Background: Pleuroparenchymal fibroelastosis (PPFE) is a rare idiopathic interstitial pneumonia defined by pleural and subpleural parenchymal fibrosis predominantly in the upper lobes. Although the radiological and pathological characteristics of PPFE have become increasingly recognized, its pulmonary physiological features are not well understood. Methods: We reviewed nine patients with radiologically and histologically proven PPFE, and evaluated pulmonary physiological data. Results: Of the nine patients, six were male and three were female. The median age at presentation was 61 years. Common symptoms were dyspnea on exertion, weight loss, and nonproductive cough. Recurrent pneumothorax was found in eight patients and pneumonia in four. Median pulmonary function test results were as follows: forced vital capacity, 55.4% predicted; total lung capacity (TLC), 67.1% predicted; residual volume (RV), 102.3% predicted; and RV/TLC, 143.6% predicted. RV/TLC was increased without evidence of small airway disease according to clinico-radiologic-pathologic evaluation. The median partial pressure of oxygen in arterial blood and the alveolar-arterial gradient of oxygen were within normal limits, although there was a slightly elevated partial pressure of carbon dioxide in arterial blood (PaCO2). PPFE progressed in all patients despite treatment with pirfenidone, corticosteroids, and immunosuppressive agents. Seven patients died during the follow-up, five because of hypercapnic respiratory failure. Conclusions: PPFE is characterized by severe mechanical restriction with high RV/TLC, causing increased PaCO2 and eventual hypercapnic respiratory failure. These physiological findings may be useful as an adjunct in the diagnosis of PPFE.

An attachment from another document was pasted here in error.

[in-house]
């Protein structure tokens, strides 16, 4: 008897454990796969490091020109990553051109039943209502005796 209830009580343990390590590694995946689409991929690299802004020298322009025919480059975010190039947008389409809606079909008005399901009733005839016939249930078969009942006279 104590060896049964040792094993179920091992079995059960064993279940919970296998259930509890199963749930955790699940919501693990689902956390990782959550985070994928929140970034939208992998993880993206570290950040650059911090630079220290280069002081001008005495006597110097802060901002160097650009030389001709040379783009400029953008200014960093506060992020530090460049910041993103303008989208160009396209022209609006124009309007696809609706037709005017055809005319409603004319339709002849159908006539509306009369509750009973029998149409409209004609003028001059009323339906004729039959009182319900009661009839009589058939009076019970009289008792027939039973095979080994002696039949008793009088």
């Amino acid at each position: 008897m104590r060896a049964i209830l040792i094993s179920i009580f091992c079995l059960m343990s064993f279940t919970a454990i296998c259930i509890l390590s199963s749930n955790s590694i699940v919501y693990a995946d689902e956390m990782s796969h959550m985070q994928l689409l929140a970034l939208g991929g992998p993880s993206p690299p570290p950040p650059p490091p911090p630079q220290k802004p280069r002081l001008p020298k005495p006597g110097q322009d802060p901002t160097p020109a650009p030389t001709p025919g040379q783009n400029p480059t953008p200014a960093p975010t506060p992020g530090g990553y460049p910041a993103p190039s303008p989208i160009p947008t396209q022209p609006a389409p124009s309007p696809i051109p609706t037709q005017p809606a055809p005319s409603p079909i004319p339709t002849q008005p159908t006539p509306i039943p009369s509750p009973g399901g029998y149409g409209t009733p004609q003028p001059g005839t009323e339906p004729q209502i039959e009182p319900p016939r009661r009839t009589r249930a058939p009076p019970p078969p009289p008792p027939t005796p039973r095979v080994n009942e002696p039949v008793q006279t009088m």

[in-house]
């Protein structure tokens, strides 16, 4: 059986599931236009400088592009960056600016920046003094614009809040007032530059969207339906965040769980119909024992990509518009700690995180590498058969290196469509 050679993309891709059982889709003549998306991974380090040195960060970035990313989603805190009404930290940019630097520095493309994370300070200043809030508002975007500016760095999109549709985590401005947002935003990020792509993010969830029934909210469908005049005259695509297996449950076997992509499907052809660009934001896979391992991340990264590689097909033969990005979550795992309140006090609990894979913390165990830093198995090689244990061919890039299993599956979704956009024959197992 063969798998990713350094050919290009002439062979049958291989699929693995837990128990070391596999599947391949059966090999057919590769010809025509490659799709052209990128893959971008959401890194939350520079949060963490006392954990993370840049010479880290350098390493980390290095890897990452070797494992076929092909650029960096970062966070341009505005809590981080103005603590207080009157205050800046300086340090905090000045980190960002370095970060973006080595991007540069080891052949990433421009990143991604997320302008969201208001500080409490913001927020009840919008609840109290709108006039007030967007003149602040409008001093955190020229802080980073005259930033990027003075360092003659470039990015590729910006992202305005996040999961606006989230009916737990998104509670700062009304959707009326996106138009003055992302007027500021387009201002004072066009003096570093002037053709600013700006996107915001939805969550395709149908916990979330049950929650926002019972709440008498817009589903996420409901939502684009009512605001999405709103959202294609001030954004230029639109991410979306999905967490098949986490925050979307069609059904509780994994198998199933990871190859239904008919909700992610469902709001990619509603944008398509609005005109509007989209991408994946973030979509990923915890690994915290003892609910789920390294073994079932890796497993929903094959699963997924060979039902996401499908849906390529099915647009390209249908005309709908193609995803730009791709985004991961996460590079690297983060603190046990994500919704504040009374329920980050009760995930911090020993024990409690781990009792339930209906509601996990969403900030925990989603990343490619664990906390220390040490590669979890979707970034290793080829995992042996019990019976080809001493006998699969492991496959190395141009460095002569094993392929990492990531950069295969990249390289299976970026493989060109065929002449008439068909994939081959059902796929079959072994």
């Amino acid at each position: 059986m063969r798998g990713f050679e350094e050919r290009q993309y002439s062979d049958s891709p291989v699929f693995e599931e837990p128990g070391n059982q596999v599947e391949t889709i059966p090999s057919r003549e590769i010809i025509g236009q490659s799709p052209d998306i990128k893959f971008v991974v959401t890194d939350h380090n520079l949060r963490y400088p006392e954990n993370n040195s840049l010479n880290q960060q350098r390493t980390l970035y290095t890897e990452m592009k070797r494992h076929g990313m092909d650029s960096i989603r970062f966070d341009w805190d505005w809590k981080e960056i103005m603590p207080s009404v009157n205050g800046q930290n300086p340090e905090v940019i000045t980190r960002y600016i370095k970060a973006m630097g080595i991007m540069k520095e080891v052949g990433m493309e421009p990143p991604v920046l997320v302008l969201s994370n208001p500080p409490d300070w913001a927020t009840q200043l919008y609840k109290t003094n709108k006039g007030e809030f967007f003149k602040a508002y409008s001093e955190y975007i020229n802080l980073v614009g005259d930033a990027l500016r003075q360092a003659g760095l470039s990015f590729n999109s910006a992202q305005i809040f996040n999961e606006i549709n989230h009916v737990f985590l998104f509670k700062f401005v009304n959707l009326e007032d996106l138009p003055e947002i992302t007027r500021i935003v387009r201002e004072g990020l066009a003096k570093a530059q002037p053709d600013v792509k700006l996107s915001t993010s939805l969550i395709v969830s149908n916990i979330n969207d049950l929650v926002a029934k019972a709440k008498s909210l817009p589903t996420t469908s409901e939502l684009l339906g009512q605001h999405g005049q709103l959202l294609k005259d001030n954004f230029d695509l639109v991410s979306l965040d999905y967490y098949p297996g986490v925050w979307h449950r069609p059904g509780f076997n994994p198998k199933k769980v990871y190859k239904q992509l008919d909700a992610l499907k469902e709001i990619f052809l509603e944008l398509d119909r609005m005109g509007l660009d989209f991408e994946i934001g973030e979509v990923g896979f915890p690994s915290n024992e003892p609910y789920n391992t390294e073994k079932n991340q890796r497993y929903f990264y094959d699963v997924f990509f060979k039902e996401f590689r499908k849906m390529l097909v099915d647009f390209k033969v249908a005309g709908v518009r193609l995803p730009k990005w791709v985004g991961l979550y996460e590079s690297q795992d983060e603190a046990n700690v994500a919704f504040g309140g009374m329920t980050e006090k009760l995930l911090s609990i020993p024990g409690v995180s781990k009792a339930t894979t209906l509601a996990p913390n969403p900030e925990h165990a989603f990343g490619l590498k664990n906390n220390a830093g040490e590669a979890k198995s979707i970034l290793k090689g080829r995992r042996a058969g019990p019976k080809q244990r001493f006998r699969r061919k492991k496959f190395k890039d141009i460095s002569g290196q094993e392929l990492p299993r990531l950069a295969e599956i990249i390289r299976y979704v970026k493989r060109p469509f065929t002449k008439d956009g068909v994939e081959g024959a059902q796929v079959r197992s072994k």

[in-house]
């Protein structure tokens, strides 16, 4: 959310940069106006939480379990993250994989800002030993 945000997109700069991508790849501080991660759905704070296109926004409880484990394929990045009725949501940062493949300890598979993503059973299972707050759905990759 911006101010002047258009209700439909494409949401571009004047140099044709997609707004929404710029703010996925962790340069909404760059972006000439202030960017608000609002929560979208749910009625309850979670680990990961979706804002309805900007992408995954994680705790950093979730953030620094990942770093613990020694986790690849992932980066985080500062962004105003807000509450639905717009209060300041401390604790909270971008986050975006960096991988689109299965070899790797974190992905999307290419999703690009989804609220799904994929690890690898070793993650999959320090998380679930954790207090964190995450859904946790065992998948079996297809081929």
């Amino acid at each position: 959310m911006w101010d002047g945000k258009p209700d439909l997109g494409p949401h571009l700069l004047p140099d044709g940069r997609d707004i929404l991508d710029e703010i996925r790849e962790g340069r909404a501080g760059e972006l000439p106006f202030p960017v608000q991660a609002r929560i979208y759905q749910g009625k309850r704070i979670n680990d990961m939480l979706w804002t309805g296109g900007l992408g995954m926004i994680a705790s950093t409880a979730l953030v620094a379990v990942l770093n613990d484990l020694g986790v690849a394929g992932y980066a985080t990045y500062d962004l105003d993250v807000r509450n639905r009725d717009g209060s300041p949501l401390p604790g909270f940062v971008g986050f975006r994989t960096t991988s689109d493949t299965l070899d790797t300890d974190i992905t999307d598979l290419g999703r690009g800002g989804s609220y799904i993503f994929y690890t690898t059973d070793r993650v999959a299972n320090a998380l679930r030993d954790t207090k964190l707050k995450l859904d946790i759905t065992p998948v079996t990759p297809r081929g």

- Interstitial lung disease
- Pleuroparenchymal fibroelastosis
- Rare idiopathic interstitial pneumonias
ASJC Scopus subject areas
- Pulmonary and Respiratory Medicine